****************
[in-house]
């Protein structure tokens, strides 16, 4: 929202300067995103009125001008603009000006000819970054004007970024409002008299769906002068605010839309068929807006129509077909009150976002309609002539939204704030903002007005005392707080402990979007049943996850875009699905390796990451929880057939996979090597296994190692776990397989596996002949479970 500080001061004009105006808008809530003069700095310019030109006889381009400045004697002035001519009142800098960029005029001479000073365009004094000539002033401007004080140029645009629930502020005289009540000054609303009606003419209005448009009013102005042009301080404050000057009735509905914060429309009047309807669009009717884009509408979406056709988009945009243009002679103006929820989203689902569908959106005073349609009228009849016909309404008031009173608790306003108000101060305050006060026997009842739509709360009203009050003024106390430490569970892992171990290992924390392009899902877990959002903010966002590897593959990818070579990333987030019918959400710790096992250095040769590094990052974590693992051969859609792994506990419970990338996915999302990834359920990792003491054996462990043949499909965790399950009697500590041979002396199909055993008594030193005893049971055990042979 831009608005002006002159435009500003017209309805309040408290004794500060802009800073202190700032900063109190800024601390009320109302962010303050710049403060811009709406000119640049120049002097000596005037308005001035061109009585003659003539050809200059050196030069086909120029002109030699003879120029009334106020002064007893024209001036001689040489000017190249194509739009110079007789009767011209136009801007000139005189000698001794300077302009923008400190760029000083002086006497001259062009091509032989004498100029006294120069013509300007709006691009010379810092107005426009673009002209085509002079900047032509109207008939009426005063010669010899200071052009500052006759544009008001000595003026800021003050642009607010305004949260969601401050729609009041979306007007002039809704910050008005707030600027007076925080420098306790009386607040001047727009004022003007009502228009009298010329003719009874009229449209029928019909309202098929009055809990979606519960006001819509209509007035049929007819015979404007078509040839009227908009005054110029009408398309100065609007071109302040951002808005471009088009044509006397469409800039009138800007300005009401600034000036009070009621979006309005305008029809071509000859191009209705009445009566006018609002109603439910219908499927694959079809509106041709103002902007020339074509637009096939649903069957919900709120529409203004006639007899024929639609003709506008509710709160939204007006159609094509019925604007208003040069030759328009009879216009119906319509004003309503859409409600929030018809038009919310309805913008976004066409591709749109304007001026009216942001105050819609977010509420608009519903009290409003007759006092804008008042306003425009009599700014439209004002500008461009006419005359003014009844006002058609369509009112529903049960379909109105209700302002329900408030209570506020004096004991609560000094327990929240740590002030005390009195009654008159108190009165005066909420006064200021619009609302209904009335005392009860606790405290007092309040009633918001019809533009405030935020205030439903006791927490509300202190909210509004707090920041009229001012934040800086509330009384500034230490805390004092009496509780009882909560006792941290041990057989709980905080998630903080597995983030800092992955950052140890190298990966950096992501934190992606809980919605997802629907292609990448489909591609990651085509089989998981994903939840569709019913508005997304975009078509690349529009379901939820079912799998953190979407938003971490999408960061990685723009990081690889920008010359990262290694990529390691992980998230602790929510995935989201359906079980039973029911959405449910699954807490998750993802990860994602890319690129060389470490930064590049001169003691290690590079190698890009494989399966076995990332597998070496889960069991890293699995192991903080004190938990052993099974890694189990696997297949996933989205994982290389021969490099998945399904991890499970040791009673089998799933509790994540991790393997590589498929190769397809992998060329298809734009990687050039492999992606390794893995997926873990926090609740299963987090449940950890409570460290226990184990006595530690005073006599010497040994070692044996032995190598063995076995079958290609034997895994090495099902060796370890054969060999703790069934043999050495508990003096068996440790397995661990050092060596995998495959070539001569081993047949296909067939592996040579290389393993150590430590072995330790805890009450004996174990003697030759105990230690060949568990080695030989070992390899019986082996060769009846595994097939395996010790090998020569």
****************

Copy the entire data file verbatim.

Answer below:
[in-house]
């Protein structure tokens, strides 16, 4: 929202300067995103009125001008603009000006000819970054004007970024409002008299769906002068605010839309068929807006129509077909009150976002309609002539939204704030903002007005005392707080402990979007049943996850875009699905390796990451929880057939996979090597296994190692776990397989596996002949479970 500080001061004009105006808008809530003069700095310019030109006889381009400045004697002035001519009142800098960029005029001479000073365009004094000539002033401007004080140029645009629930502020005289009540000054609303009606003419209005448009009013102005042009301080404050000057009735509905914060429309009047309807669009009717884009509408979406056709988009945009243009002679103006929820989203689902569908959106005073349609009228009849016909309404008031009173608790306003108000101060305050006060026997009842739509709360009203009050003024106390430490569970892992171990290992924390392009899902877990959002903010966002590897593959990818070579990333987030019918959400710790096992250095040769590094990052974590693992051969859609792994506990419970990338996915999302990834359920990792003491054996462990043949499909965790399950009697500590041979002396199909055993008594030193005893049971055990042979 831009608005002006002159435009500003017209309805309040408290004794500060802009800073202190700032900063109190800024601390009320109302962010303050710049403060811009709406000119640049120049002097000596005037308005001035061109009585003659003539050809200059050196030069086909120029002109030699003879120029009334106020002064007893024209001036001689040489000017190249194509739009110079007789009767011209136009801007000139005189000698001794300077302009923008400190760029000083002086006497001259062009091509032989004498100029006294120069013509300007709006691009010379810092107005426009673009002209085509002079900047032509109207008939009426005063010669010899200071052009500052006759544009008001000595003026800021003050642009607010305004949260969601401050729609009041979306007007002039809704910050008005707030600027007076925080420098306790009386607040001047727009004022003007009502228009009298010329003719009874009229449209029928019909309202098929009055809990979606519960006001819509209509007035049929007819015979404007078509040839009227908009005054110029009408398309100065609007071109302040951002808005471009088009044509006397469409800039009138800007300005009401600034000036009070009621979006309005305008029809071509000859191009209705009445009566006018609002109603439910219908499927694959079809509106041709103002902007020339074509637009096939649903069957919900709120529409203004006639007899024929639609003709506008509710709160939204007006159609094509019925604007208003040069030759328009009879216009119906319509004003309503859409409600929030018809038009919310309805913008976004066409591709749109304007001026009216942001105050819609977010509420608009519903009290409003007759006092804008008042306003425009009599700014439209004002500008461009006419005359003014009844006002058609369509009112529903049960379909109105209700302002329900408030209570506020004096004991609560000094327990929240740590002030005390009195009654008159108190009165005066909420006064200021619009609302209904009335005392009860606790405290007092309040009633918001019809533009405030935020205030439903006791927490509300202190909210509004707090920041009229001012934040800086509330009384500034230490805390004092009496509780009882909560006792941290041990057989709980905080998630903080597995983030800092992955950052140890190298990966950096992501934190992606809980919605997802629907292609990448489909591609990651085509089989998981994903939840569709019913508005997304975009078509690349529009379901939820079912799998953190979407938003971490999408960061990685723009990081690889920008010359990262290694990529390691992980998230602790929510995935989201359906079980039973029911959405449910699954807490998750993802990860994602890319690129060389470490930064590049001169003691290690590079190698890009494989399966076995990332597998070496889960069991890293699995192991903080004190938990052993099974890694189990696997297949996933989205994982290389021969490099998945399904991890499970040791009673089998799933509790994540991790393997590589498929190769397809992998060329298809734009990687050039492999992606390794893995997926873990926090609740299963987090449940950890409570460290226990184990006595530690005073006599010497040994070692044996032995190598063995076995079958290609034997895994090495099902060796370890054969060999703790069934043999050495508990003096068996440790397995661990050092060596995998495959070539001569081993047949296909067939592996040579290389393993150590430590072995330790805890009450004996174990003697030759105990230690060949568990080695030989070992390899019986082996060769009846595994097939395996010790090998020569």